Peachick Care: Hatch to 8 Weeks

Raising and owning peafowl can be a fun and exciting adventure. Today we’ll talk about a few basic points you need to consider when deciding to raise peafowl and also how to care for the chicks for the first 8 weeks.

Although most people simply call them all “peacocks”, the correct term to refer to all genders is peafowl. The males are called peacocks, the females are peahens and the chicks are called peachicks

Peafowl can be kept in a wide variety of climates but if you live where winters are very cold they will need good, draft-free housing for protection. Peachicks, in particular, can be very sensitive to chills, so they typically are available in the spring and summer months only. Peachicks are raised in a manner similar to chicken chicks; they need to be in a draft-free brooder for the first 8 weeks, kept warm and with access to fresh water and turkey or gamebird starter feed at all times. The temperature of the brooder should start at 95 degrees for the first week of age, then decrease the brooder temperature by 5 degrees each week. Peachicks learn quickly how to jump and fly, so add a screen lid on the brooder as soon as you see attempts at jumping. After they are fully feathered by around 8 weeks of age, they are old enough to go outside into their permanent housing. The brooder needs to be large enough to give the chicks plenty of room to grow and be active.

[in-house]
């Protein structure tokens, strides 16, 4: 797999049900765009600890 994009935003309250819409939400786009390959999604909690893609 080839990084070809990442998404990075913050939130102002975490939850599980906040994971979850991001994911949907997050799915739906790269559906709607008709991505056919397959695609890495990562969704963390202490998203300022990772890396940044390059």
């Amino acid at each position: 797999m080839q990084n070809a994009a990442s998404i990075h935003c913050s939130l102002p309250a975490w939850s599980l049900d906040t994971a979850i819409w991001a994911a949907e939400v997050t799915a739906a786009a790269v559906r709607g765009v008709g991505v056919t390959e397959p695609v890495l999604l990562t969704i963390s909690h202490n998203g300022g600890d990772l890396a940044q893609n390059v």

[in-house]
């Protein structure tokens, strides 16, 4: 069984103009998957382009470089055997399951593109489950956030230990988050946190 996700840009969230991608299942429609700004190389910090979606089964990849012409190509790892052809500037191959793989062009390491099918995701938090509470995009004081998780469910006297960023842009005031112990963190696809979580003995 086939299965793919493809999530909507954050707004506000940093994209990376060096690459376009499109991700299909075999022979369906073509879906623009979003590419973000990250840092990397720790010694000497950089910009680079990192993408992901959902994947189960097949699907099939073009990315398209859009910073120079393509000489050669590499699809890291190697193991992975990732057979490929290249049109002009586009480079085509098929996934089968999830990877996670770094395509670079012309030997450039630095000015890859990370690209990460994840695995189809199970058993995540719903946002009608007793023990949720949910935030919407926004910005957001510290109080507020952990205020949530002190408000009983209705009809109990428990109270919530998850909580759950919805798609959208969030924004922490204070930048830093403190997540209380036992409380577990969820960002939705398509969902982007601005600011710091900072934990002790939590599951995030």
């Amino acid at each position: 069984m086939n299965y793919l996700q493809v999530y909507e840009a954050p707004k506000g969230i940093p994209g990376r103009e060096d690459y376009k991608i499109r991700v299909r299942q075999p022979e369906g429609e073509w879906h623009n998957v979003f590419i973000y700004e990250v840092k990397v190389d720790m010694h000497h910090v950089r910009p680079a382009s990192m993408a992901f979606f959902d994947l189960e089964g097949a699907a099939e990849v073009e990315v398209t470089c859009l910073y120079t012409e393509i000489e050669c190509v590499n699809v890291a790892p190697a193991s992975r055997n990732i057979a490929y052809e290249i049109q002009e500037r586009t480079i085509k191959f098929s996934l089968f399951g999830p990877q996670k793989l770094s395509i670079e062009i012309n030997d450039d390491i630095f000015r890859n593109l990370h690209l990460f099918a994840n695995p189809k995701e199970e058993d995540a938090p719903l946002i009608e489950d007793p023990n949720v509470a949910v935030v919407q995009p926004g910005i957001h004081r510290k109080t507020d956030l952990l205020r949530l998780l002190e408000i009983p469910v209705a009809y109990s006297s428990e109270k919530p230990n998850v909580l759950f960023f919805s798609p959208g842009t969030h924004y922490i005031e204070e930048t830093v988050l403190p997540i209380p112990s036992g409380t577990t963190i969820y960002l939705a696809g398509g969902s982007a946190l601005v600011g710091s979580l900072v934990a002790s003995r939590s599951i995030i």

Because they need a higher protein level to build those beautiful feathers, peachicks should start on gamebird starter if you can find it. Since it isn’t common to find this feed in stores, you can also use turkey starter. They should have free access to feed and water at all times. You can also supplement with cottage cheese, cooked eggs, and other natural high protein foods. 

Raising With Other Poultry Types
Different species of fowl can carry different parasites in their digestive tract. Peafowl do not have a tolerance to the parasites that most of your domestic fowl carry. For this reason, we recommend brooding and housing peafowl separately from turkeys, chickens, and other domestic fowl. Peafowl and pheasants are often kept together without any issue. Many people are also successful in keeping chickens and peafowl together, but very diligent cleaning regimes, avoiding overcrowding, and a strict de-worming program are highly recommended to help avoid spreading disease. Do not house turkeys and peafowl together.

We hope this information helps with your decision to raise the beautiful and exotic peafowl varieties that we offer at Meyer Hatchery.  We are always a chat, phone call or email away if you have further questions!

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